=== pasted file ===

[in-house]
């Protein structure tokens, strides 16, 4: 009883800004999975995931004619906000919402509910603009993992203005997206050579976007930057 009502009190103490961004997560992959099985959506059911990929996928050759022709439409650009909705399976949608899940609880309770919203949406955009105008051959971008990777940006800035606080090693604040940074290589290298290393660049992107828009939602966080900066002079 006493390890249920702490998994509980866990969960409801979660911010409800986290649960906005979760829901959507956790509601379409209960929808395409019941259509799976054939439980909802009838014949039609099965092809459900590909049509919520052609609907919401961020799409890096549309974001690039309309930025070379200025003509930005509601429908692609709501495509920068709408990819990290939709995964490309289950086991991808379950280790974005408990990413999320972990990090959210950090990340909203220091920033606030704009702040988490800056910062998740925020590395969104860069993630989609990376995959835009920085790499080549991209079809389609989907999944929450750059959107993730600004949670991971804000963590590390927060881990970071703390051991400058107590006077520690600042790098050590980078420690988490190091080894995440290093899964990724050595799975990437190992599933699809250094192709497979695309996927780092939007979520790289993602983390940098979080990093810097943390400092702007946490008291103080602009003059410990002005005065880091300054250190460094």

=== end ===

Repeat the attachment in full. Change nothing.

[in-house]
């Protein structure tokens, strides 16, 4: 009883800004999975995931004619906000919402509910603009993992203005997206050579976007930057 009502009190103490961004997560992959099985959506059911990929996928050759022709439409650009909705399976949608899940609880309770919203949406955009105008051959971008990777940006800035606080090693604040940074290589290298290393660049992107828009939602966080900066002079 006493390890249920702490998994509980866990969960409801979660911010409800986290649960906005979760829901959507956790509601379409209960929808395409019941259509799976054939439980909802009838014949039609099965092809459900590909049509919520052609609907919401961020799409890096549309974001690039309309930025070379200025003509930005509601429908692609709501495509920068709408990819990290939709995964490309289950086991991808379950280790974005408990990413999320972990990090959210950090990340909203220091920033606030704009702040988490800056910062998740925020590395969104860069993630989609990376995959835009920085790499080549991209079809389609989907999944929450750059959107993730600004949670991971804000963590590390927060881990970071703390051991400058107590006077520690600042790098050590980078420690988490190091080894995440290093899964990724050595799975990437190992599933699809250094192709497979695309996927780092939007979520790289993602983390940098979080990093810097943390400092702007946490008291103080602009003059410990002005005065880091300054250190460094």